THE UNRAVELING OF LIFE IN IRAQ
BY FARNAZ FASSIHI
From Publishers Weekly (on Amazon.com) With the intriguing premise focused on the neglected citizens of occupied Iraq, Fassihi, the Wall Street Journal's senior Middle East correspondent, gathered numerous interviews throughout the war-torn cities and religious strongholds of Iraq. The author first came to international attention when a personal e-mail chronicling the rapidly deteriorating situation in Iraq made its way onto blogs in 2004; in this book, written in the same spirit as the e-mail, she dissects the convoluted conflicts and connections that closely bind the two major religious groups jockeying for control in the occupied land. She talks to a wide range of people, from staid government personnel to fiery clerics to zealous students, about the country's unstable political and social climate. Fassihi, of Iranian descent, cajoles the normally media-shy working and middle-class people of Sulaimaniyah, Baghdad, Kirkuk and Tikrit to speak on the before-and-after conditions of their civil freedoms. Through these conversations, Fassihi posits hard political and moral questions. (Sept.) Copyright © Reed Business Information, a division of Reed Elsevier Inc.
ABOUT THE AUTHOR:
Farnaz Fassihi is the deputy bureau chief for Middle East and Africa for The Wall Street Journal, now based in Beirut, Lebanon. She joined the Journal in January 2003 and was immediately sent to Iraq. Her family is Iranian-American; she has degrees in English from Tehran University and in journalism from Columbia University. Prior to joining the Journal, she was a roving foreign correspondent for the Star Ledger of Newark, N.J., and a reporter for the Providence Journal.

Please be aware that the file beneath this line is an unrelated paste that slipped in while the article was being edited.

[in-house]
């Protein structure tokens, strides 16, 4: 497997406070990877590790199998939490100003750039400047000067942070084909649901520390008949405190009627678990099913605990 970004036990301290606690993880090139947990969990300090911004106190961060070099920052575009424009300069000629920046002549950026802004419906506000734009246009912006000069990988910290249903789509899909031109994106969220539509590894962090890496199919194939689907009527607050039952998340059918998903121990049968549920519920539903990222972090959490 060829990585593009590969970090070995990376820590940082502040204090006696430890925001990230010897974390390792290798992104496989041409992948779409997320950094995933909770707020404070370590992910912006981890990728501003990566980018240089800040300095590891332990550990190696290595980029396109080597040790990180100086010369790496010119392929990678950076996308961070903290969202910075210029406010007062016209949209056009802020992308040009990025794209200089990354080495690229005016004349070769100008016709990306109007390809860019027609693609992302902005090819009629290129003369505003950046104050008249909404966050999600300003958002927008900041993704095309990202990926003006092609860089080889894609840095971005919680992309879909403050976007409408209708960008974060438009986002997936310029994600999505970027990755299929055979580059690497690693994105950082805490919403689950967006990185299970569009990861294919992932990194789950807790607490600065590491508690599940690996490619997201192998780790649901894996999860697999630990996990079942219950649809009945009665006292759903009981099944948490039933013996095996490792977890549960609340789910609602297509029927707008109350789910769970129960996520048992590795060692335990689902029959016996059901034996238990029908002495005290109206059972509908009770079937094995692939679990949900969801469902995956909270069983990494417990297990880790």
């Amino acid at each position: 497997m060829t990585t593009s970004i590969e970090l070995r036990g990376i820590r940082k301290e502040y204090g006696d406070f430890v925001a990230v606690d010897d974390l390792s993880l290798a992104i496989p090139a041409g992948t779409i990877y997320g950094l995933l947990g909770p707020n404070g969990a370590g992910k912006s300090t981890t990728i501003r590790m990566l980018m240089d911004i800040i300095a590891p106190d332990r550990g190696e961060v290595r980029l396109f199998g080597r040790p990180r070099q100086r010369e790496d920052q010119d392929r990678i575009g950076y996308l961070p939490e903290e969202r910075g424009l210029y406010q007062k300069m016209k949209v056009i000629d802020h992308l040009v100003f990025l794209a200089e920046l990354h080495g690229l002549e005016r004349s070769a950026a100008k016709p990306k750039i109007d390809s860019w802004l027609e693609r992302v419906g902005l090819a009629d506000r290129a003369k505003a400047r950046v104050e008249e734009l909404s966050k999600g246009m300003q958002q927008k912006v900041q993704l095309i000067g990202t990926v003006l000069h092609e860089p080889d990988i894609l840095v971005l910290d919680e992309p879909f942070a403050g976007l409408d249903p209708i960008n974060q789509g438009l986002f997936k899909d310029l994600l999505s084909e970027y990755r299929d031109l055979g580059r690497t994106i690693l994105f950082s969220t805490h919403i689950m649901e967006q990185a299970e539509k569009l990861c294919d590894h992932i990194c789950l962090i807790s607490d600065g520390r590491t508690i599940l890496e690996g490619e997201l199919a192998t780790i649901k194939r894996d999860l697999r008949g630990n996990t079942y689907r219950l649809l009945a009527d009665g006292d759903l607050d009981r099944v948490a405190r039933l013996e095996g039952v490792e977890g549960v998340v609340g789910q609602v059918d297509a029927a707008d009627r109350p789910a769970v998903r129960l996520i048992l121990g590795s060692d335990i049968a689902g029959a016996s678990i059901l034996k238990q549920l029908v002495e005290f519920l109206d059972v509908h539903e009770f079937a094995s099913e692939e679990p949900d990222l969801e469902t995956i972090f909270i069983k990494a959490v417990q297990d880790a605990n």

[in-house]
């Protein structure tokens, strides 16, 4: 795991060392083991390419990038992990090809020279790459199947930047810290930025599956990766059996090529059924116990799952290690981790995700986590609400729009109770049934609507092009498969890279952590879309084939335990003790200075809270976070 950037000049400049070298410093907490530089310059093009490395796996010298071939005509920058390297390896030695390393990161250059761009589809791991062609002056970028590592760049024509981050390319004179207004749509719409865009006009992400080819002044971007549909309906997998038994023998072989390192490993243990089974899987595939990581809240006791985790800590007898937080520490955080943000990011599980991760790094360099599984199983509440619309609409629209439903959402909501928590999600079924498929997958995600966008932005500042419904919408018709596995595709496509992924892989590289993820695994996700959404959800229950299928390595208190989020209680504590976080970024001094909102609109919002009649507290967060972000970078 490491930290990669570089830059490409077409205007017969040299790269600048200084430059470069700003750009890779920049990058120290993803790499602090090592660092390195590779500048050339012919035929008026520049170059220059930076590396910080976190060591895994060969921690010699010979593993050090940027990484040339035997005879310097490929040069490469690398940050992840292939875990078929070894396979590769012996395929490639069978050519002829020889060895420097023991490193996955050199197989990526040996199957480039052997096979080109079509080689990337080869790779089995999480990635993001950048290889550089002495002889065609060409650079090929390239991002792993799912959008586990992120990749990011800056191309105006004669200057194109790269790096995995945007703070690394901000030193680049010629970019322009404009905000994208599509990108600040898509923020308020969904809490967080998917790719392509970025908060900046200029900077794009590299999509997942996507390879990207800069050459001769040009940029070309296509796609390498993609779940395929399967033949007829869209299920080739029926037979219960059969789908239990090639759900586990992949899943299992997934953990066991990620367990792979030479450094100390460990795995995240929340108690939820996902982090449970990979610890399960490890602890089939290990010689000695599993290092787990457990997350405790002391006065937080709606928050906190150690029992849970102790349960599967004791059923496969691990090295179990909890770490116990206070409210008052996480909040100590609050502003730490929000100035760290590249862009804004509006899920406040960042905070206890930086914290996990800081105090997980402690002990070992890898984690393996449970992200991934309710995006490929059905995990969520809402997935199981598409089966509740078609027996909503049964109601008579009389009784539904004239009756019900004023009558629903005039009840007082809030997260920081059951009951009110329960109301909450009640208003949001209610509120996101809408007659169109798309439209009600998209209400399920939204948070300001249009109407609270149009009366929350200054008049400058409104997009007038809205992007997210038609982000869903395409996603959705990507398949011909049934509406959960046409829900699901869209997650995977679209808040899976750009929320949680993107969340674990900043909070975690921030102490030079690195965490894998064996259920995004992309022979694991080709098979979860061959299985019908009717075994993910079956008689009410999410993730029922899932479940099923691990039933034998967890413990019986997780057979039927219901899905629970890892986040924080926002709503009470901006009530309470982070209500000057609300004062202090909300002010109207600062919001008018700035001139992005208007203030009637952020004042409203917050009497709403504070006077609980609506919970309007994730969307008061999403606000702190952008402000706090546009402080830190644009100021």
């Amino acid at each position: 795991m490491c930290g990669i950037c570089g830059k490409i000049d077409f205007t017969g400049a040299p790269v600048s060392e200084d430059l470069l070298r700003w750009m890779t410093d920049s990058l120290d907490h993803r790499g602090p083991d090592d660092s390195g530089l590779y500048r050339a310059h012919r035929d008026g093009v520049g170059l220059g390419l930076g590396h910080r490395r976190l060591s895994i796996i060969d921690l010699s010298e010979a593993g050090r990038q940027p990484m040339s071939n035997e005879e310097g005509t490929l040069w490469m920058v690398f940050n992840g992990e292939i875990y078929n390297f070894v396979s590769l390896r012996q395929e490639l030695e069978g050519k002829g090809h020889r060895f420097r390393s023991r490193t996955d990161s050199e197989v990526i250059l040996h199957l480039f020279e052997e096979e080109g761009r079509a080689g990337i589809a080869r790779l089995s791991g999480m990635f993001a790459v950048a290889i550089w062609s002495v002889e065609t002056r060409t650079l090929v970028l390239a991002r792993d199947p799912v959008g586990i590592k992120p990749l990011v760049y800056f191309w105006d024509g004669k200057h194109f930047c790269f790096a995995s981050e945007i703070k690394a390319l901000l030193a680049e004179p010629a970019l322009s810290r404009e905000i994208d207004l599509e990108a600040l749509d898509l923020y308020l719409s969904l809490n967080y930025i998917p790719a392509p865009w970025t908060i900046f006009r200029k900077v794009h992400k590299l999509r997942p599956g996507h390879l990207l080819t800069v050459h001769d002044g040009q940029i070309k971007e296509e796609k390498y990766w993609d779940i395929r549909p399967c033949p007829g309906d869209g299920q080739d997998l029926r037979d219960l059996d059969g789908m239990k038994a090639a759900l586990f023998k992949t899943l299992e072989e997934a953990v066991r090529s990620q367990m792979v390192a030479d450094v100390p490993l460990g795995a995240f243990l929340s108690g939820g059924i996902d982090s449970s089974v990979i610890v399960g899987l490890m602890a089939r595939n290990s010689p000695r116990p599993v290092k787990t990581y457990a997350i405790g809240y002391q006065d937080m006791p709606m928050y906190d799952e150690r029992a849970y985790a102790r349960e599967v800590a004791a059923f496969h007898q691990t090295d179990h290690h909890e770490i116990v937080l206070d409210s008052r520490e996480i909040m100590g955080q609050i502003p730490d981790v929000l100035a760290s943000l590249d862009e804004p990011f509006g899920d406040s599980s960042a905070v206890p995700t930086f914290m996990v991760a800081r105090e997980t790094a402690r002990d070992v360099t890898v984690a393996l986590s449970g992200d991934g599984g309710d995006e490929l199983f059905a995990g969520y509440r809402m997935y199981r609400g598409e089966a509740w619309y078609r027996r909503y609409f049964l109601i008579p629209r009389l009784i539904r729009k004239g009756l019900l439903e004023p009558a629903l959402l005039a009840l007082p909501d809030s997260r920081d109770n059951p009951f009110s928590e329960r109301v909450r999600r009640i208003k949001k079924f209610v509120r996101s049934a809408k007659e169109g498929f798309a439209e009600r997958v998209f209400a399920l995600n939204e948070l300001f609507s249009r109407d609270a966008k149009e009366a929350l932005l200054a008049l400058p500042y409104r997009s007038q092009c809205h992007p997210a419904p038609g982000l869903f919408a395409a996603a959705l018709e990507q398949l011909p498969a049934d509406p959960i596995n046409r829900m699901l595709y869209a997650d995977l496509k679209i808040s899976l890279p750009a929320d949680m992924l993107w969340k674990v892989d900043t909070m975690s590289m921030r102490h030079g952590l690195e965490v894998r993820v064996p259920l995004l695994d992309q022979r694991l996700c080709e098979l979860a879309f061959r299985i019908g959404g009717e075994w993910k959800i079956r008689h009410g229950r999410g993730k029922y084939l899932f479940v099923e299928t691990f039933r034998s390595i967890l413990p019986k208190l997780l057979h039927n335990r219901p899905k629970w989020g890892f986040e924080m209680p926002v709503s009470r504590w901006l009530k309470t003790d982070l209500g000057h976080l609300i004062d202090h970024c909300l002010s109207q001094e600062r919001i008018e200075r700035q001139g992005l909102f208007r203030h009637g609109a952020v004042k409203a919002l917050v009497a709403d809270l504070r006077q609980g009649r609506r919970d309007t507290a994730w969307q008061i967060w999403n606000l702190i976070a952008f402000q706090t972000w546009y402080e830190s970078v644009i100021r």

This book by The Wall Street Journal’s valiant Middle East correspondent, Farnaz Fassihi, is long overdue. The story of the disenchanted middle-class, working people of Iraq, was one waiting to be told - about what is happening now that the war is supposedly over. Iraqis must get used to the defeat of Saddam Hussein and the ramifications for them as a people and a country. Photos and articles have been written since 2003, when the U.S. entered into this controversial war. Battles, heroes, villains, soldiers, bodies - all have been documented. However, it took Fassihi to spend the time to tell the story that needed to be told. This is the group of people who, for all practical purposes, are the future of Iraq.
This significant account relates how everyday people, from taxi drivers to students, from artists and businessmen to teachers and parents, went from great hopes to merely trying to survive to see what a “normal” life might look like following the war. Living among these citizens throughout the war, Fassihi interviewed many of these basically abandoned people to see where their lives are headed. We watch two opposing religious groups as they try to find their place in this new world where they can both exist - if at all possible - in harmony.
With her ancestors being from Iran, Fassihi understands more than others might and is able to speak to those in power, those fighting, and most importantly, those just trying to get through each day. The conflict has made everyday citizens some of the true heroes of this war. Contrasting the ways in which these people live with what it would be like for Americans in any big city in our country makes one uncomfortable at how ordinary Iraqis are treated, what they went through, and what they continue to experience.
Fassihi’s story is bound to be controversial; many wish that this kind of story could be swept under a rug. Read and absorb to understand how important it really is that people everywhere know what happened in Iraq to the people who matter most: to those who will build and persevere long after troops, politicians, reporters, and the world’s attention is on to another place, another war.
Originally published on Curled Up With A Good Book at www.curledup.com. © Karen Haney, 2008